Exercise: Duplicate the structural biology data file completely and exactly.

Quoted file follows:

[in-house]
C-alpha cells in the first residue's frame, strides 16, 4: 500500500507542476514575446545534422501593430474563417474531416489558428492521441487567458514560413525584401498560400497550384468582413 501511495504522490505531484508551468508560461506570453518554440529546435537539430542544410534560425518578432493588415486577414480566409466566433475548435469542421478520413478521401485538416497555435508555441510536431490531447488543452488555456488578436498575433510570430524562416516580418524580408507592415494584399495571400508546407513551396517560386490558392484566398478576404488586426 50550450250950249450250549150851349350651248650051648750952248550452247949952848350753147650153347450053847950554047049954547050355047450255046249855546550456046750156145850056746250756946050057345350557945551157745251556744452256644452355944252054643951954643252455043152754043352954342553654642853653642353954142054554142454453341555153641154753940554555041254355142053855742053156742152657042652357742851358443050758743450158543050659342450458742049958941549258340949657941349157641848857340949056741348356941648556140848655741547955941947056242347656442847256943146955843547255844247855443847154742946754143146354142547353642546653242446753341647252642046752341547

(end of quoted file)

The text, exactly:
[in-house]
C-alpha cells in the first residue's frame, strides 16, 4: 500500500507542476514575446545534422501593430474563417474531416489558428492521441487567458514560413525584401498560400497550384468582413 501511495504522490505531484508551468508560461506570453518554440529546435537539430542544410534560425518578432493588415486577414480566409466566433475548435469542421478520413478521401485538416497555435508555441510536431490531447488543452488555456488578436498575433510570430524562416516580418524580408507592415494584399495571400508546407513551396517560386490558392484566398478576404488586426 50550450250950249450250549150851349350651248650051648750952248550452247949952848350753147650153347450053847950554047049954547050355047450255046249855546550456046750156145850056746250756946050057345350557945551157745251556744452256644452355944252054643951954643252455043152754043352954342553654642853653642353954142054554142454453341555153641154753940554555041254355142053855742053156742152657042652357742851358443050758743450158543050659342450458742049958941549258340949657941349157641848857340949056741348356941648556140848655741547955941947056242347656442847256943146955843547255844247855443847154742946754143146354142547353642546653242446753341647252642046752341547